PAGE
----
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    Village Scenes, Signed ‘K T Murtika / Batuan / Bali’, Watercolour on paper

    Bali, Indonesia

    height: 35cm, width: 27.5cm; with frame – height: 58cm, width: 49cm



    UK art market

    – scroll down to see further images –

    I Ketut Murtika was a painter of the Batuan school, a school of painting practiced by Brahman artists in the village of Batuan, situated ten kilometres to the south of the central hill village of Ubud.

    Batuan is an important centre for traditional Balinese dance, sculpture and painting. The Western influence on painting is not as great in Batuan as in Ubud and so artists who adhere to the Batuan school paint in a more traditional manner with the depictions of human and other mythical figures having influence from the way in which wayang characters are depicted. Typically, Batuan paintings are crowded, moody and mystical; they perfectly capture the pervading atmosphere on Bali of deep spirituality in the context of a brooding, lush jungle setting. Scenes from everyday life are impregnated with monsters, witches and demons.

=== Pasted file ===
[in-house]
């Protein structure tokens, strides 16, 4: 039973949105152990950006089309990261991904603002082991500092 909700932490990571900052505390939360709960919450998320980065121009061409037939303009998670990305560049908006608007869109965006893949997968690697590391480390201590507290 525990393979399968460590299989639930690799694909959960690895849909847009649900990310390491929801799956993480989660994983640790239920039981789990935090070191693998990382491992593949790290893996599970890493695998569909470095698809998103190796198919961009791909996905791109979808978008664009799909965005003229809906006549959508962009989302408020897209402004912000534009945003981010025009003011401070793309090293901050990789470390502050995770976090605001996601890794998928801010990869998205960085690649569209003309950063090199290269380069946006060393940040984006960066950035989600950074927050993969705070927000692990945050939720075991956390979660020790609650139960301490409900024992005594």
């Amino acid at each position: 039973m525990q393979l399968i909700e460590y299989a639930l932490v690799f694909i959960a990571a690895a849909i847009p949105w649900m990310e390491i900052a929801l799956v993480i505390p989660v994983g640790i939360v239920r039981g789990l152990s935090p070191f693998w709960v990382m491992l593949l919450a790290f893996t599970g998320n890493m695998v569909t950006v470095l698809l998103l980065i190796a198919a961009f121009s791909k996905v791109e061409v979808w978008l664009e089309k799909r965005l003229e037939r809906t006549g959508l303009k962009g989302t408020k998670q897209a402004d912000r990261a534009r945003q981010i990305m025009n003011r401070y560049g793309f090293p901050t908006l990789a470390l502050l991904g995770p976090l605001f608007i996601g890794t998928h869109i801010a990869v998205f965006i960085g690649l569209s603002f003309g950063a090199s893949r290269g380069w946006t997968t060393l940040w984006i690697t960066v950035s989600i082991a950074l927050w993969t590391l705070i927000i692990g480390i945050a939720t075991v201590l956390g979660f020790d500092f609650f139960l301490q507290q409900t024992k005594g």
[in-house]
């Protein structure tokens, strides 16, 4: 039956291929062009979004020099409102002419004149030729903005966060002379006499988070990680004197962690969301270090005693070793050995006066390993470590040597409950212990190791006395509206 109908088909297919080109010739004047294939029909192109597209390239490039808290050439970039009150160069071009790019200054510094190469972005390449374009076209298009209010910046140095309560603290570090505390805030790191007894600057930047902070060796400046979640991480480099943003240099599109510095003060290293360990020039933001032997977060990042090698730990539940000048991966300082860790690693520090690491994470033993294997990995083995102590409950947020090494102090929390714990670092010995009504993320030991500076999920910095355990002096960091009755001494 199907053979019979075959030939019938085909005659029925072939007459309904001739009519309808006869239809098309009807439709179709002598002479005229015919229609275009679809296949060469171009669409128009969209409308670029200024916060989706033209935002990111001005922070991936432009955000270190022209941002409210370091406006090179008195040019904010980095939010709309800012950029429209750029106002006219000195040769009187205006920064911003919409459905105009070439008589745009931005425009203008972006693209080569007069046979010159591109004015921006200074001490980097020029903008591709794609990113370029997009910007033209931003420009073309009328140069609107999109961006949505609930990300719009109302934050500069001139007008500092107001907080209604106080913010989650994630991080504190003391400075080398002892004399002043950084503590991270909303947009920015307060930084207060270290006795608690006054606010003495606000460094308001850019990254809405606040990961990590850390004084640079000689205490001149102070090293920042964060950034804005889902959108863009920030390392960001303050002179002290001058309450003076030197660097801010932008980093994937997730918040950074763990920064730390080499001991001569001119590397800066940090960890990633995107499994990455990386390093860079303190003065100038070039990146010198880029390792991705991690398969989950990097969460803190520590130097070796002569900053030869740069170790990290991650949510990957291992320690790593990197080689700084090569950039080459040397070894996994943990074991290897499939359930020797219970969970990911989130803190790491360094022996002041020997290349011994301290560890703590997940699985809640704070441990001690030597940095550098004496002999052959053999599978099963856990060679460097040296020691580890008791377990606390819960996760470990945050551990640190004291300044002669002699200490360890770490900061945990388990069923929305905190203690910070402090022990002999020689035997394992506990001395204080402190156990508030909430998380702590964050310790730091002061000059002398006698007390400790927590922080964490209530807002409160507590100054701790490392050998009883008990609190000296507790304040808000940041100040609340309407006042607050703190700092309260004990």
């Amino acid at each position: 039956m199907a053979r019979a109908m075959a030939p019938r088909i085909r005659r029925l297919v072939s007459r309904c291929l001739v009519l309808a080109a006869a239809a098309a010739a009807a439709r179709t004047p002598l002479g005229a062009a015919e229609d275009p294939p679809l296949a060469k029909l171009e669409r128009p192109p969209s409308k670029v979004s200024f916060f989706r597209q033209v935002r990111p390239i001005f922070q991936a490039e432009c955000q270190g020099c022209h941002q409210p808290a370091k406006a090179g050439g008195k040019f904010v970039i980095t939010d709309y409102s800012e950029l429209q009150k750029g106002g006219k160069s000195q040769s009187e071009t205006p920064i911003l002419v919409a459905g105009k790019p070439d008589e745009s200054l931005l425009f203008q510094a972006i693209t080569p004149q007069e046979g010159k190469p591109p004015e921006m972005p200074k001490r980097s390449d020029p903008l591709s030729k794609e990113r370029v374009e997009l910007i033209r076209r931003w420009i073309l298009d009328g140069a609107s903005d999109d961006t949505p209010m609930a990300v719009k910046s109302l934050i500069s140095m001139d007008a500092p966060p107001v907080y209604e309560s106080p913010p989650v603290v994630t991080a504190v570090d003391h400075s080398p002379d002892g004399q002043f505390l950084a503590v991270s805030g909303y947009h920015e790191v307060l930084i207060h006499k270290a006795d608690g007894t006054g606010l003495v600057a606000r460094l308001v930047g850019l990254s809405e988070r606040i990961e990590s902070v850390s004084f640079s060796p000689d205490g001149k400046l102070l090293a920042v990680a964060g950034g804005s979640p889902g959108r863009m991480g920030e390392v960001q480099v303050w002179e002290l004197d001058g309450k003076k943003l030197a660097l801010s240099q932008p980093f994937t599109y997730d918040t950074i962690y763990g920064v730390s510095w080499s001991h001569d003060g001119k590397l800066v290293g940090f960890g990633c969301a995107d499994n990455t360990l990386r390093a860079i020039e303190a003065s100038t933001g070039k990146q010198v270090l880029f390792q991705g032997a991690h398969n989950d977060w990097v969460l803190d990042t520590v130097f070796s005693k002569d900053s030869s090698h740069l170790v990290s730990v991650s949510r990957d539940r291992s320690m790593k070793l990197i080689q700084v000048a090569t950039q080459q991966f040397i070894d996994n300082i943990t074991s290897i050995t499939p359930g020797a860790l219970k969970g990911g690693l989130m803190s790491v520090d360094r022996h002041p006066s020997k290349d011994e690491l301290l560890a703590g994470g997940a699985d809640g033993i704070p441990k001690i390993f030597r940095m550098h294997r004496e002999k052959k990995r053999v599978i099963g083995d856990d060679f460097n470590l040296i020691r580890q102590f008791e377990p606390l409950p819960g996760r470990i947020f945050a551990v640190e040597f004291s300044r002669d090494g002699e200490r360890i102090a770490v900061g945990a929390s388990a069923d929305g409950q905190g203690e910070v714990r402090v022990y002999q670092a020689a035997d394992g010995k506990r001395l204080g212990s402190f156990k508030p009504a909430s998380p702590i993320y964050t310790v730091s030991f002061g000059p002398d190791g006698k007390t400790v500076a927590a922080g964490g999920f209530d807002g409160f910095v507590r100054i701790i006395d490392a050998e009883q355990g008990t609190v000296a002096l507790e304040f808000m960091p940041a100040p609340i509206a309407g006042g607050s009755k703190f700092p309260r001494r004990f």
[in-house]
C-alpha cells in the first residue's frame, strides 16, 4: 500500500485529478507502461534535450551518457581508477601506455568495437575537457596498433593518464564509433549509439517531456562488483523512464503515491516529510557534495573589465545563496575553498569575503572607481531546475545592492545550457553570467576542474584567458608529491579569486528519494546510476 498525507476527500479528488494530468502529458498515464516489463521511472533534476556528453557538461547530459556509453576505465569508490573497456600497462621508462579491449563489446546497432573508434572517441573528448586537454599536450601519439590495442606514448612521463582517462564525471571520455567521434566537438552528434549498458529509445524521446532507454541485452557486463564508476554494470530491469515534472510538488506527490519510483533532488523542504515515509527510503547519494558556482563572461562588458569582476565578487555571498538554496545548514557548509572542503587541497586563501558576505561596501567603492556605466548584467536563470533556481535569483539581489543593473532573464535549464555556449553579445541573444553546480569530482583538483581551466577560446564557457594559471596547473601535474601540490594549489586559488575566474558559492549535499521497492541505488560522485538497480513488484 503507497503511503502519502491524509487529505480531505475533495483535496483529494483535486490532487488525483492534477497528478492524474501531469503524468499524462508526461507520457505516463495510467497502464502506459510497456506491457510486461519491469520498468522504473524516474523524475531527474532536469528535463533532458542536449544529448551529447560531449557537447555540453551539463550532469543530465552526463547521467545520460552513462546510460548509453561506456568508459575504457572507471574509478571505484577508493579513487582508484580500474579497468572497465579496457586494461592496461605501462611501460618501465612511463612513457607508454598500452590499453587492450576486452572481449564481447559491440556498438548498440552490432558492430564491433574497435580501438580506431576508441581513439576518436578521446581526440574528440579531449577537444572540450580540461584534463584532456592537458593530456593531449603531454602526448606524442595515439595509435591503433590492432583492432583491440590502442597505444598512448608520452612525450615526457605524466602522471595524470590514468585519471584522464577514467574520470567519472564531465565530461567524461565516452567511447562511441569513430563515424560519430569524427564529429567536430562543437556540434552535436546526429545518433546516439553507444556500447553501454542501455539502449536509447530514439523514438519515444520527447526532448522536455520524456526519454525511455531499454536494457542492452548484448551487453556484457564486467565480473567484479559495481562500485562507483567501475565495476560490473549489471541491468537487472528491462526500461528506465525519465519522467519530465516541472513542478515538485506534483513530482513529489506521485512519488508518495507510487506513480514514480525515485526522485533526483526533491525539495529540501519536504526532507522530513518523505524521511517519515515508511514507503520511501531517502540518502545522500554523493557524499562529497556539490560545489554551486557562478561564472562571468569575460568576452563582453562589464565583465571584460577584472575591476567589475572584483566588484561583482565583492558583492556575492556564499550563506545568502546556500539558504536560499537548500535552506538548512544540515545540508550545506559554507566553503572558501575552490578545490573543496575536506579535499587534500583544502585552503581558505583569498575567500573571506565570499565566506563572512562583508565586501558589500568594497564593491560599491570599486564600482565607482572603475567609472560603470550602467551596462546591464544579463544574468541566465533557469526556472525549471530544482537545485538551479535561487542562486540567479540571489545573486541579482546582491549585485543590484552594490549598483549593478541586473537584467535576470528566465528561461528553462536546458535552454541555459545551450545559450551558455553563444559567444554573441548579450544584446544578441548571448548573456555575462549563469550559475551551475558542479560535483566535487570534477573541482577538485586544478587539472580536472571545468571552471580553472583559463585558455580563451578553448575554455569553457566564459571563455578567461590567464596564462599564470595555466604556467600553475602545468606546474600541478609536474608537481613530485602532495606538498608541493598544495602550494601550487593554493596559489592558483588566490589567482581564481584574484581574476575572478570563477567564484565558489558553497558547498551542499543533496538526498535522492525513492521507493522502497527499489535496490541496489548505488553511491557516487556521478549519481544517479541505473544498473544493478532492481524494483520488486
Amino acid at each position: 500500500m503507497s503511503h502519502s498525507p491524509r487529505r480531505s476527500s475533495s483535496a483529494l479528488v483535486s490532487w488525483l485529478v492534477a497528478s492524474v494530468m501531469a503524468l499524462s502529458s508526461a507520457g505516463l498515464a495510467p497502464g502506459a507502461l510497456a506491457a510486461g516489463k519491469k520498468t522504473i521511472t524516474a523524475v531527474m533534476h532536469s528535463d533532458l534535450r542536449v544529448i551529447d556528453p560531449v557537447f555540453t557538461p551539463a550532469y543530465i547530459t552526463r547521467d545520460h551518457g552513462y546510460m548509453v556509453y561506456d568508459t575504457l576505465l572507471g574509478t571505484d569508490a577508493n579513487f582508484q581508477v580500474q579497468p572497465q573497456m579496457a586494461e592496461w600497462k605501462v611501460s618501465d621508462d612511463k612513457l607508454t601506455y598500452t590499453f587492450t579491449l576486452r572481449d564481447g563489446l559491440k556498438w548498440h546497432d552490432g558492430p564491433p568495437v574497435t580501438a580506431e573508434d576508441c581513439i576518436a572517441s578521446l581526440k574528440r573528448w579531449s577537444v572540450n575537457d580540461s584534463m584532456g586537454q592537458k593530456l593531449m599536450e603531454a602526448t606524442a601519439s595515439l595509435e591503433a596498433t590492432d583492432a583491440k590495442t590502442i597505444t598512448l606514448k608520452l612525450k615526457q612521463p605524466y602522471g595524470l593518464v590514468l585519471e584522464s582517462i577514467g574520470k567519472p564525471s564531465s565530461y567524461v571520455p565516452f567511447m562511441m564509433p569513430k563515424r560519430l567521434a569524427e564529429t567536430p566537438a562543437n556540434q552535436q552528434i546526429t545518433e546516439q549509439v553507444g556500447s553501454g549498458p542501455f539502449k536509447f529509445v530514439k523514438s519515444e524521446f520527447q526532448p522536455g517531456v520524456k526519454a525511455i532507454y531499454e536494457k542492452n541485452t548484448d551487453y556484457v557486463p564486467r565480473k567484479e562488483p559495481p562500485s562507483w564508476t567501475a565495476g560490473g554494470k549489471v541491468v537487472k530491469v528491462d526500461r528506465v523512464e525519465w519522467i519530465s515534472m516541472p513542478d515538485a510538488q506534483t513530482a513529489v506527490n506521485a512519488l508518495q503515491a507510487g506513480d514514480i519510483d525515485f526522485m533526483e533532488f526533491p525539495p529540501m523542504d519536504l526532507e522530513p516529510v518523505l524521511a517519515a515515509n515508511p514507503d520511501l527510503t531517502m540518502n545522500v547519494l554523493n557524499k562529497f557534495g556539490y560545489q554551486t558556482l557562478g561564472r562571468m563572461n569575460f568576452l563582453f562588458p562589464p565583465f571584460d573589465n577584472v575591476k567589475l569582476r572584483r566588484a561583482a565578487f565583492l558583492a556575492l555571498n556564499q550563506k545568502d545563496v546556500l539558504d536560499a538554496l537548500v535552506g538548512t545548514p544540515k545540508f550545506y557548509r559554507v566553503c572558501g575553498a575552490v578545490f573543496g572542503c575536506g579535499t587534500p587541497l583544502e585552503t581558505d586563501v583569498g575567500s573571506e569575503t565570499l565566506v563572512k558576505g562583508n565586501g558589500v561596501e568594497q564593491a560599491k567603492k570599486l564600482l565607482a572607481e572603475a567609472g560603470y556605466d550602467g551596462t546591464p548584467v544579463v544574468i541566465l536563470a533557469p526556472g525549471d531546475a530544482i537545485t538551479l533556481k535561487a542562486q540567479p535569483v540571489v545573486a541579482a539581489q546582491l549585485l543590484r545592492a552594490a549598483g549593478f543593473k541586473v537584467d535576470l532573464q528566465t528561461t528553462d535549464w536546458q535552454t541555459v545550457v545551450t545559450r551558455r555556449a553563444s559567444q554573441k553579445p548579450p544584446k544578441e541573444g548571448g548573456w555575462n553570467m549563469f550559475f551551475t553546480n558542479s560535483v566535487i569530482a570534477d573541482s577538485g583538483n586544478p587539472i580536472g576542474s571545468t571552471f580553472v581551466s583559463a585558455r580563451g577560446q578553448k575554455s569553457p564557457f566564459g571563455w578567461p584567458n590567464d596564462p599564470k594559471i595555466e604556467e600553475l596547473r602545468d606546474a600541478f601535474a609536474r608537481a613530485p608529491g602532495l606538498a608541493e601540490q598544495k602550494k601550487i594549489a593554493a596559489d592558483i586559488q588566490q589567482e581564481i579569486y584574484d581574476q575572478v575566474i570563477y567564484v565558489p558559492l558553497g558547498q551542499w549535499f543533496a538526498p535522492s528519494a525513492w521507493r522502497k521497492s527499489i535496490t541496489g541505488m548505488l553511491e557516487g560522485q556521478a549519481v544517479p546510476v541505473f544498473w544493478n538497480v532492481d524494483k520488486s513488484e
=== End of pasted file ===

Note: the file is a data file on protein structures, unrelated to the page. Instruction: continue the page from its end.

The major early Batuan artists were I Patera (1900-1935), I Tombos (b. 1917), Ida Bagus Togog (1913-1989), Ida Bagus Made Jatasura (1917-1946), Ida Bagus Ketut Diding (1914-1990), I Made Djata (1920-2001) and Ida Bagus Widja (1912-1992).

    I Ketut Murtika was one of the major contemporary artists to work in the Batuan style. His works appear in many public and private collections. He was taught for nine years by his uncle, I.M. Djata. His works are notable for their highly detailed and precise manner. An example of his work is illustrated in Hohn (1997, p. 167).

    The painting here is an excellent example of both the Batuan style and Ketut Murtika’s extraordinary skill. It shows dozens of figures including farmers ploughing, women with temple offerings piled high on dishes balanced on their heads and so on amid dense foliage replete with myriad jungle animals, and with a pervading mood of magic and gloom. The flow of the narrative has a sequence of scenes in a ‘Z’ format across the painting such that its composition is structured by this arrangement.

    This intricate, beautiful painting is signed in the lower middle with ‘KT Murtika Batuan Bali’. It remains in its original, indigenous hand-carved frame with gilt highlights.


    Hohn, K.D., Reflections of Faith – The Art of Bali: The History of Painting in Batuan 1834-1994, Pictures Publishers Art Books, 1997.

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